Last year, our 10th as a branch of New Mexico’s powerhouse university, was quite a year. We beat everybody in the state for enrollment growth and then came in as the 17th fastest growing community college of our size in the nation, in a field of over 350 institutions. It felt good to get some recognition on the national stage.
But don’t misunderstand: by “we” I mean the students, the families and the everyday citizens of Northern New Mexico, because they are the ones who really drive this college. UNM-Taos faculty and staff do an extraordinary job just keeping up with their demand for quality education.
So far, it looks like 2014 is going to be equally intense. Spring enrollment topped 1,600, and we are firing up two major expansion projects, one on campus and one in the center of town, to ensure that there will always be a place for anyone who chooses to come to UNM-Taos and work hard to realize their goals.
During spring break, while everyone else was getting a little rest, a group of UNM-Taos staff members went to a three-day conference in California called AHSIE. I knew that our Institutional Research/Title V Program Specialist, Anita Bringas, was one of the facilitators of this important national convention, so I asked her to explain the significance of sending a contingent of nine key staff members half way across the country to take part.
Bringas told me that AHSIE stands for the Association of Hispanic Serving Institutions Educators and this was their sixth annual conference. David Trujillo, Anita’s supervisor, and the Director of Grants, Special Projects and Title V at UNM-Taos, created the association when he recognized the need for institutions and administrators to have technical support on how to apply for and implement federal Title V grants to Hispanic Serving Institutions.
“To be an Hispanic Serving Institution and qualify for Title V money, institutions have to have a minimum of 25 percent Hispanic enrollment,” Bringas said. “The UNM-Taos student body generally has around 60 percent, and five-year Title V grants are at the heart of what we do. But you don’t just get the money and then the grant goes away, because the intent of the grant is capacity building. At the end of five years the money goes away but the program does not go away. The federal money is used as a jump start to develop needed programs, hire staff and purchase equipment such as computers, but the institution must then figure out not only how to implement those programs but continue them past the completion of the grant to improve student engagement, enrollment, success, retention and graduation. The conference is organized around the need for sharing ideas and best practices to meet these goals.
“Title V grants are hugely important to UNM-Taos. They have allowed us to expand our tutoring program and faculty development, build developmental programs, and hire advisors. As both a student and staff person, I have detected a definite shift in the culture toward what they call customer service in the business world. It’s about concentrating on student services, and providing the professional development and support to staff and faculty to really shift their thinking. It’s about working with students as individuals — recognizing what their goals are, what their experiences and skills are, and matching them up with a degree or career path that is a good fit for them.”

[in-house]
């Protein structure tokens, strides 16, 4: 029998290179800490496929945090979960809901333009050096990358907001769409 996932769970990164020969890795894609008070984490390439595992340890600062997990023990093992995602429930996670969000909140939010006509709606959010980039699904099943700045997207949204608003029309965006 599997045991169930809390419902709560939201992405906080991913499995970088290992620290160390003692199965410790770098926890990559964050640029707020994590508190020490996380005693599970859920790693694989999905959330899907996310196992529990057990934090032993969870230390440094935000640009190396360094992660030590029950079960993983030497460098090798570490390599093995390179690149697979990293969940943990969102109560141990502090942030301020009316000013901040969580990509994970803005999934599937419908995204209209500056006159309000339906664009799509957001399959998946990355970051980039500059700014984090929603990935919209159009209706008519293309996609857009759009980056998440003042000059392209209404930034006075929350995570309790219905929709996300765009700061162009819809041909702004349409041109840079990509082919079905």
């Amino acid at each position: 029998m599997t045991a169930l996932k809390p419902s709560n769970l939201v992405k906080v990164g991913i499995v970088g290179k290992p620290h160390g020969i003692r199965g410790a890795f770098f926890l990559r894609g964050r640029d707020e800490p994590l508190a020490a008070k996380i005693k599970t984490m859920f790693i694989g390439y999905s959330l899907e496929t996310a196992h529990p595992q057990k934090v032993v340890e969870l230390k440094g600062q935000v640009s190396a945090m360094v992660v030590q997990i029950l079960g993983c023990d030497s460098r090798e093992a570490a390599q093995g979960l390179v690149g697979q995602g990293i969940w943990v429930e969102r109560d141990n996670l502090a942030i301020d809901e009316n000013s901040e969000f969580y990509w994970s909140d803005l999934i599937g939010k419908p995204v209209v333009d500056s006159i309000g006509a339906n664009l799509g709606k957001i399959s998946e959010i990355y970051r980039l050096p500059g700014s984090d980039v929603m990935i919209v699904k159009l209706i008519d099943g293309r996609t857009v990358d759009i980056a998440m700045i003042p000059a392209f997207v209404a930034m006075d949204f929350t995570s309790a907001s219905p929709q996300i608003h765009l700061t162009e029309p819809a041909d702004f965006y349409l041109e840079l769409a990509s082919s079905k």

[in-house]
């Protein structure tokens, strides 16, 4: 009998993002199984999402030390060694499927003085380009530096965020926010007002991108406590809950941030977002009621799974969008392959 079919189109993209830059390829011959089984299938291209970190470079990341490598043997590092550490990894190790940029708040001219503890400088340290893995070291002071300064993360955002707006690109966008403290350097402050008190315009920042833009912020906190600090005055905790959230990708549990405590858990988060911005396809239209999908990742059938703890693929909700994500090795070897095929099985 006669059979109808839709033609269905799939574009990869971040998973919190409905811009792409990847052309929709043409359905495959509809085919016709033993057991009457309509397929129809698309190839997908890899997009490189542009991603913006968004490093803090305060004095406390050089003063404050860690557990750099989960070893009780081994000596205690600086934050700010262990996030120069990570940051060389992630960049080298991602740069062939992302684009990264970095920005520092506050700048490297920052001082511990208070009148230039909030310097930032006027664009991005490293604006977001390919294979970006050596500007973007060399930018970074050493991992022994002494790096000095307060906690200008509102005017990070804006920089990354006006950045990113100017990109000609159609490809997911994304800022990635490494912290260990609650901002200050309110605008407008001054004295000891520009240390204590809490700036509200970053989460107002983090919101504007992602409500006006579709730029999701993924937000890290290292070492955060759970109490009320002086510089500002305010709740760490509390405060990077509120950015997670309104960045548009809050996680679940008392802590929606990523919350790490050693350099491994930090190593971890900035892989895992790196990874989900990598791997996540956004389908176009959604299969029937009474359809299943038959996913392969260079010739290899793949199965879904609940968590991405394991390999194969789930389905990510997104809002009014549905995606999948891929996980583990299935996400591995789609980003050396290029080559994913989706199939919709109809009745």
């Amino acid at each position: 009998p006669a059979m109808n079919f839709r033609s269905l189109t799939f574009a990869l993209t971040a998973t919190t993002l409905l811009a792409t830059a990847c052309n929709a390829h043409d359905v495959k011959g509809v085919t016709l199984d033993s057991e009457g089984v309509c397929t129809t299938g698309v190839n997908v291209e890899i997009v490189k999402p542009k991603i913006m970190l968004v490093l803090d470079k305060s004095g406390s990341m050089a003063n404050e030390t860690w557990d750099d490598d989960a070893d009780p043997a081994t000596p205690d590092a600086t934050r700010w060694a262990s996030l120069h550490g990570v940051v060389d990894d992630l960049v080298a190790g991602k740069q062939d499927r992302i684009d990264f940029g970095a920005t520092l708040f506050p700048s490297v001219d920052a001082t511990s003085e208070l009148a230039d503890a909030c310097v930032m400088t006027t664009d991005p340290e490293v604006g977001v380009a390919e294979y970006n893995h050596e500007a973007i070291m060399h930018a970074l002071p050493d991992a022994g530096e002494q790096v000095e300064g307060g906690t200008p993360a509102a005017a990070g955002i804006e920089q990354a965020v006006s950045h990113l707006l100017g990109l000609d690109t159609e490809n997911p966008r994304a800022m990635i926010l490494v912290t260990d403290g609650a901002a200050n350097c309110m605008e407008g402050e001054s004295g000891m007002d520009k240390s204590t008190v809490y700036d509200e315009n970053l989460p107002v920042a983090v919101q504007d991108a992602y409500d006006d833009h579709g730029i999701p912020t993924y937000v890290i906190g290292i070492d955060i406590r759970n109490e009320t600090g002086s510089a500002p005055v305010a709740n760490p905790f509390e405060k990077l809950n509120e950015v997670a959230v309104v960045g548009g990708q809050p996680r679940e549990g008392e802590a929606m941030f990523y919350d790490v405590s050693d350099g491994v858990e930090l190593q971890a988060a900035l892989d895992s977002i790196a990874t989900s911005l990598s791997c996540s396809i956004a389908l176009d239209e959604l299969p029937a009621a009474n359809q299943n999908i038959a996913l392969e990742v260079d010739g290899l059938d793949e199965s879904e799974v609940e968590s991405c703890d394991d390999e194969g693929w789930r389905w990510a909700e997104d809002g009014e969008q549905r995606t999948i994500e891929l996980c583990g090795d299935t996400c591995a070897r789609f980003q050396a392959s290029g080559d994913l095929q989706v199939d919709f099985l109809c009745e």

David Trujillo and Anita Bringas played major roles in this year’s AHSIE conference, which drew almost 400 attendees from across the country. Trujillo is the current president of the AHSIE Council, and Bringas is the secretary. In addition, Dr. Randi Archuleta, Dean of Instruction, along with Assistant Dean Roberta Vigil and Administrative Officer Gina Vigil were present, along with Director of Student Affairs Patricia Gonzales, CASA Director Diego Trujillo, head of developmental studies Pam Brody and support person Amber Gordon.
“We were probably the second or third best-represented institution at the conference,” Bringas said.
“The highlight of the conference for most people was the honor to host Dolores Huerta, who was instrumental along with César Chávez in creating the United Farm Workers Union and their universally recognized slogan, ‘Si, se puede.’
“She is a tiny woman in her 80s now, still mentally sharp, tenacious, committed. She has not slowed down a bit, and her presentation reminded all of us how really fortunate we are to be able to be here doing what we’re doing. Even now, a lot of our students are first generation, low-income students who don’t have computers, and don’t have support at home.
“Speaking for me personally, meeting Dolores Huerta helped me remember that we have a unique opportunity to make a difference in a students’ lives. We can all help make change, to inspire and motivate and mentor these students and help them along their journey. But it’s not our job to find their path for them. It’s our job to help them discover what that path is, and guide them along the way.
“It was inspirational. Dolores Huerta has this very approachable, abuela presence. You want to hug her and bow down to her at the same time. She is so genuine, so filled with passion. She embodies her mantra, ‘Si se puede.’ And you are reminded that there is no good reason why we can’t.”